In addition to the similar games listed above, which have been linked to this game specifically in the database, you may find games with a similar theme to Crossout in the following lists:
These games have an educational element to them, but also offer experiences that are good games in their own right. This isn't busywork to trick you into learning, but clever and innovative ways to encounter history, physics, engineering, maths, geography and language subjects without feeling like you are in school. They also teach softer, deeper skills like long term strategy, planning, balancing systems, emotional intelligence, compassion, team-work and self-care.
Some of these games are aimed at younger players to play on their own, but others (as indicated by their PEGI ratings) are better for teenagers or played together in a family. Find some games that pique your interest, read through the details and decide how your child might benefit from playing them.
There are some games that seem inescapable. Children tell parents that there's nothing else like them, and "all their friends are playing" this one game. However, you don't need to feel pressured to letting a child play a game. Check out our page for the game and if you don't think you they are ready you can suggest one of the great alternatives.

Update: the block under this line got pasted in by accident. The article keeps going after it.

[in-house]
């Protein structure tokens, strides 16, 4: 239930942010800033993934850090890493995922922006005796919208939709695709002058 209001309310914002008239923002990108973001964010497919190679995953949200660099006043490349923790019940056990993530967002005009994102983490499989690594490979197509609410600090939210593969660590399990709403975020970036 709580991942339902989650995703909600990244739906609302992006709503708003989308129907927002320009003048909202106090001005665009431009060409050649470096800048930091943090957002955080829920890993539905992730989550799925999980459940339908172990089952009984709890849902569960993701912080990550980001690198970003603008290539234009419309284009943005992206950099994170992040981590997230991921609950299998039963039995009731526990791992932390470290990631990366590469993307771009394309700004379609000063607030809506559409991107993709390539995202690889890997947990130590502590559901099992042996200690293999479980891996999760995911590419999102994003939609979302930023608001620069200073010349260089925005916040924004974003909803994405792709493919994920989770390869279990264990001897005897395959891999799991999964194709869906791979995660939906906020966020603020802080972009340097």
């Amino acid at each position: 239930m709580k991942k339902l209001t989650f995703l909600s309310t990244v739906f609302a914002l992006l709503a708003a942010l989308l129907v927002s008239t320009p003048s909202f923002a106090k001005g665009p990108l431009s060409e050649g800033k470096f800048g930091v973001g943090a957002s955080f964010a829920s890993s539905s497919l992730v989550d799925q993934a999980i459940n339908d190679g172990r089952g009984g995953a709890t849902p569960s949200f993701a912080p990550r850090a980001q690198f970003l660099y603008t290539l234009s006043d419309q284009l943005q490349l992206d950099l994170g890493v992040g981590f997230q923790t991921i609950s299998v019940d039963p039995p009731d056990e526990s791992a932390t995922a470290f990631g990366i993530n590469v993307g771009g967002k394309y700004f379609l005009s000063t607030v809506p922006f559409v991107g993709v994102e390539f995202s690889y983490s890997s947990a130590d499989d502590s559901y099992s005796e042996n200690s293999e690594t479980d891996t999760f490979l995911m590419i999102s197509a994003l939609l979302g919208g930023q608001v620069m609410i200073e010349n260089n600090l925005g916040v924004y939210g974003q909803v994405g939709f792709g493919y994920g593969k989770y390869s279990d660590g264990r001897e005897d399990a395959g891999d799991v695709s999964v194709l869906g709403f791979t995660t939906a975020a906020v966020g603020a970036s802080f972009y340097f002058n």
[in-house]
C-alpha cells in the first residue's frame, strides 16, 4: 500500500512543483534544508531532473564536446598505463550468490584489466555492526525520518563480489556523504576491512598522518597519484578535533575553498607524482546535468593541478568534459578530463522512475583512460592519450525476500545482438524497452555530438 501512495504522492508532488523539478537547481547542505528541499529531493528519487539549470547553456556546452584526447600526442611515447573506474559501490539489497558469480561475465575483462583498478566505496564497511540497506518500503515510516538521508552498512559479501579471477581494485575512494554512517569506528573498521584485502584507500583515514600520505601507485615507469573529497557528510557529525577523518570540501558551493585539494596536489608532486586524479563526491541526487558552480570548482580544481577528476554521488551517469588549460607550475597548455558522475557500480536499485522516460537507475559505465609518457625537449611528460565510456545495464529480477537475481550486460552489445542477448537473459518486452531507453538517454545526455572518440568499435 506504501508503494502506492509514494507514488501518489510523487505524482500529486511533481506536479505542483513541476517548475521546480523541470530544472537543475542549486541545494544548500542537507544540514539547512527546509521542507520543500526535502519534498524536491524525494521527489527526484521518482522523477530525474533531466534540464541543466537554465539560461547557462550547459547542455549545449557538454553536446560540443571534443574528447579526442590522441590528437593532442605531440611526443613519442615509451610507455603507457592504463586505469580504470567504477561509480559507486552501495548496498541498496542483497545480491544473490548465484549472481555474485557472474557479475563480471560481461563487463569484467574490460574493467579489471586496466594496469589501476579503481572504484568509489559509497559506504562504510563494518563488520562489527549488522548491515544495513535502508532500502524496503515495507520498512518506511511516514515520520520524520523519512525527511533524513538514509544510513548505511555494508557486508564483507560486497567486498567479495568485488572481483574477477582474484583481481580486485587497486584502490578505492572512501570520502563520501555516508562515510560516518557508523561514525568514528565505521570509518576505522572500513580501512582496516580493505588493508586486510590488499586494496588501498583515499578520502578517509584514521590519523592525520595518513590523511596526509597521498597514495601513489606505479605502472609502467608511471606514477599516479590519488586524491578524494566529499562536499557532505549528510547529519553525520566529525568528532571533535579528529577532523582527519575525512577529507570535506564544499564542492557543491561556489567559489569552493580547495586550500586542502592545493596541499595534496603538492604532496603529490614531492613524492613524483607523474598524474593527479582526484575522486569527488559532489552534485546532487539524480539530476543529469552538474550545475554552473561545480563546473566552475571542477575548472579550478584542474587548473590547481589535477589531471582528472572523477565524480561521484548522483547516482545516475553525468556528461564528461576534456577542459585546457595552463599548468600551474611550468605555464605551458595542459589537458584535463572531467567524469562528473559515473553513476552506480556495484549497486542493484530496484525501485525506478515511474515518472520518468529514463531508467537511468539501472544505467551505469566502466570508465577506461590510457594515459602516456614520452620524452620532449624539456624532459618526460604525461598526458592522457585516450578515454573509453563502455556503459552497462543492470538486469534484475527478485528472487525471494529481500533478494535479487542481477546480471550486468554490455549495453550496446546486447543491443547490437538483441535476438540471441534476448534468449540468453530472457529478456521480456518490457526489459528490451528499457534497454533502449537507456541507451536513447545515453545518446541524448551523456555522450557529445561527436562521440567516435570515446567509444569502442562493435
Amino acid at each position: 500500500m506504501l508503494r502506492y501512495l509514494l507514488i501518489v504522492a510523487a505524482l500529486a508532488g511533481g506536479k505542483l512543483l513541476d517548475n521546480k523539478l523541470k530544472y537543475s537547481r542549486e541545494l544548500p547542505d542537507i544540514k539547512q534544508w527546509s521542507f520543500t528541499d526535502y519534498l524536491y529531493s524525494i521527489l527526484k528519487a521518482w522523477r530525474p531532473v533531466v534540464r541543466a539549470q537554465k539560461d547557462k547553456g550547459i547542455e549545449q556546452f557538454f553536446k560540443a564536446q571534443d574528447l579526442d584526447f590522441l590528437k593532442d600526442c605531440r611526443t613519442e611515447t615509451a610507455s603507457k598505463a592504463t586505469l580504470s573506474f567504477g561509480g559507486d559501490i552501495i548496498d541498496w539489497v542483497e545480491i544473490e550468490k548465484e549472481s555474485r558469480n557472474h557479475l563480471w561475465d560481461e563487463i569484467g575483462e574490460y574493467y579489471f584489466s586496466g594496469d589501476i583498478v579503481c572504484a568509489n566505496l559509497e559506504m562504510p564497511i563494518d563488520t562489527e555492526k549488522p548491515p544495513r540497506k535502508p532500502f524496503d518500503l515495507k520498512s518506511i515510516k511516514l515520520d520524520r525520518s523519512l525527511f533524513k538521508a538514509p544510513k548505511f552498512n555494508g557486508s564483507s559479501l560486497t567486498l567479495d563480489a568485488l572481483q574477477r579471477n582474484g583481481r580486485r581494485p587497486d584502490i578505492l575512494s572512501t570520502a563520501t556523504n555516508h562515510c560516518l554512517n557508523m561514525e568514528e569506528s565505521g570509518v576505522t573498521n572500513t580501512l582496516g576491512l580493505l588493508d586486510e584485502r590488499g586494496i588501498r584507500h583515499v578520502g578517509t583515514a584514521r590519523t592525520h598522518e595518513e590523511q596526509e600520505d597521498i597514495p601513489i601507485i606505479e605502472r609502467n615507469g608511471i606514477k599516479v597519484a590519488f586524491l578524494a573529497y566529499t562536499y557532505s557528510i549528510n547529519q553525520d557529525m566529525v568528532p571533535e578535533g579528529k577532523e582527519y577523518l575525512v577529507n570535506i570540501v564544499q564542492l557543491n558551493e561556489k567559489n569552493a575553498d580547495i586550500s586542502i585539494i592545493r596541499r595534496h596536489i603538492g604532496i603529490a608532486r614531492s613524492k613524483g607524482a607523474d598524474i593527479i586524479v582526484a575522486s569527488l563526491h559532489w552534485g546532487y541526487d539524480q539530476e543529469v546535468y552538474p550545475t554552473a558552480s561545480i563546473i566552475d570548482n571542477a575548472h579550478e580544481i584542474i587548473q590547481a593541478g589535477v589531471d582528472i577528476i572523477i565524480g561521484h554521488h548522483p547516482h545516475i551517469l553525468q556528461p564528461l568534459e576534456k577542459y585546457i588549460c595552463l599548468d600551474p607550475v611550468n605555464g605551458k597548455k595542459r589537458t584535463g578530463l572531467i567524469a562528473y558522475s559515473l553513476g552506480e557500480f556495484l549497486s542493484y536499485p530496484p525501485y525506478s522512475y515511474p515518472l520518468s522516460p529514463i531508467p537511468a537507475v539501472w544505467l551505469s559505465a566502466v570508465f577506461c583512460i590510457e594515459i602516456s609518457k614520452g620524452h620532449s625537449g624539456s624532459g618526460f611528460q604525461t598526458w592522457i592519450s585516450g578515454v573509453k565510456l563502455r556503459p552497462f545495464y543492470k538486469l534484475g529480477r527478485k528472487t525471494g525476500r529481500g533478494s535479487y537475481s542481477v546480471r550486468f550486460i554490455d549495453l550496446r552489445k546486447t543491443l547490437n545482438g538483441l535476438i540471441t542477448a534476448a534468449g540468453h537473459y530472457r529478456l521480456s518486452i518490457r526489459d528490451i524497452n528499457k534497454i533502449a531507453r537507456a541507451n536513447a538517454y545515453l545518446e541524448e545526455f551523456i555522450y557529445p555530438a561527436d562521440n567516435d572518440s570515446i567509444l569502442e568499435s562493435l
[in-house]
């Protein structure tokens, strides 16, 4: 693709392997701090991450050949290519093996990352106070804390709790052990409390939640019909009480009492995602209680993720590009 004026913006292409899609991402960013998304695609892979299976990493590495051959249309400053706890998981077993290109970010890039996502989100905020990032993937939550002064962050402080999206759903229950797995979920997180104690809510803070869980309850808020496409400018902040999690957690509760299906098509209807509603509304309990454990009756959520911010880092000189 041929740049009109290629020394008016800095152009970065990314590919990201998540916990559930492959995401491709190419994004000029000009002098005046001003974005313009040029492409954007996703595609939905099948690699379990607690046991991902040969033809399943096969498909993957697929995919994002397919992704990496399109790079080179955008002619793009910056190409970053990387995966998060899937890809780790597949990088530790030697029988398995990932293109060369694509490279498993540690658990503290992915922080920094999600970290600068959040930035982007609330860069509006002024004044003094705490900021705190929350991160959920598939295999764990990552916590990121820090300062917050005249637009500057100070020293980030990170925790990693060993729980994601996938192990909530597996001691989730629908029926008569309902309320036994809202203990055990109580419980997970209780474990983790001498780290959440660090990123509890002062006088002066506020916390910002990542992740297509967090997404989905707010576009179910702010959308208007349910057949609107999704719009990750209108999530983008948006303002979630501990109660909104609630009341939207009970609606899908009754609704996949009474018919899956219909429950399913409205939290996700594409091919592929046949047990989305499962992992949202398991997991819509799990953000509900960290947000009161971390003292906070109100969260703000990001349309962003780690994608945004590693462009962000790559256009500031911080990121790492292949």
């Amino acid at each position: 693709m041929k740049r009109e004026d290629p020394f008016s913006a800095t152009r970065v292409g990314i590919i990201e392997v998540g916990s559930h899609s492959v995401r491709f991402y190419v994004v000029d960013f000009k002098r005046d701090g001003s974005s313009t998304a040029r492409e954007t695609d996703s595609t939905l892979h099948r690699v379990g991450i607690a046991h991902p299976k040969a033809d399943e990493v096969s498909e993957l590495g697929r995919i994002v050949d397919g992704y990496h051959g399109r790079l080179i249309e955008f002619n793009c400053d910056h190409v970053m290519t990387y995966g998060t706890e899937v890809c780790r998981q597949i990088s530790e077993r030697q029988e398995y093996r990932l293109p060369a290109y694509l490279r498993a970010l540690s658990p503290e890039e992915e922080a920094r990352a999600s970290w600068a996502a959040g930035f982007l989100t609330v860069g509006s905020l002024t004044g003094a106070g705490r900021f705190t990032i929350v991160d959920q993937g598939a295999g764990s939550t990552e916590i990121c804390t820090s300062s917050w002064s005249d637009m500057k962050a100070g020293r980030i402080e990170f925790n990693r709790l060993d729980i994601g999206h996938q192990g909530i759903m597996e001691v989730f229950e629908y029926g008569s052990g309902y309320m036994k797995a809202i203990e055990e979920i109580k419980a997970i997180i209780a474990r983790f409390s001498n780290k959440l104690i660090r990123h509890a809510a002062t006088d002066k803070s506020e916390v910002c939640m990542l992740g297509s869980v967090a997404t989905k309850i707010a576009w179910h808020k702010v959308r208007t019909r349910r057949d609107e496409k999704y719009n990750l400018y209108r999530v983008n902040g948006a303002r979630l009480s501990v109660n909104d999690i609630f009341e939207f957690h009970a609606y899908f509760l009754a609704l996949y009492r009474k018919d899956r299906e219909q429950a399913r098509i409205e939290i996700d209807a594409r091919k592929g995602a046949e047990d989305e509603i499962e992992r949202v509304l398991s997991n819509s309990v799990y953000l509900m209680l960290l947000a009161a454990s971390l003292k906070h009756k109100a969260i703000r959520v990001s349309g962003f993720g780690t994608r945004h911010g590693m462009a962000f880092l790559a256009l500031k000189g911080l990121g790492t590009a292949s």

An enduring example is Grand Theft Auto V. It's rated as suitable for adults but younger players do access the game. Children can paint a picture that this is something they need to access or be excluded from friendship groups and playground banter. Here's what to do:
Firstly, It's important to understand the content of the game before you make a decisions. Our Grand Theft Auto guide
enables you to do this in a matter of minutes. If you don't think your child is old enough, it's completely fine to say no. Many families don't let children play games until they reach the related Age Rating.
Secondly, with the breadth of video games on offer there are loads of age appropriate alternatives. Understand which is the best fit for your child depends what it is about a game that means they want to play it.
There's a gap when children are starting to outgrow PEGI 12 rated games but aren't necessarily ready for PEGI 16 rated shooting and fighting experiences. The games in this list offer some options that are genuinely exuberant and exhilarating but with lower levels of violence.
It's important to say that parents should take a close look at the rating information for these games and make their own judgement on appropriateness for their child.
These are intended as good first steps into older rating games, when you think your child is ready. We go through some really good examples of these exciting, fast-action game for a range of ages. They are mostly all PEGI 12 or under, apart from games like Halo
or Jedi Fallen Order
, which we have included as this is a lower ESRB TEEN rating in the US.
These are games that involve actual Lego bricks or offer an experience that has the same plug and play building and creating as the classic toy.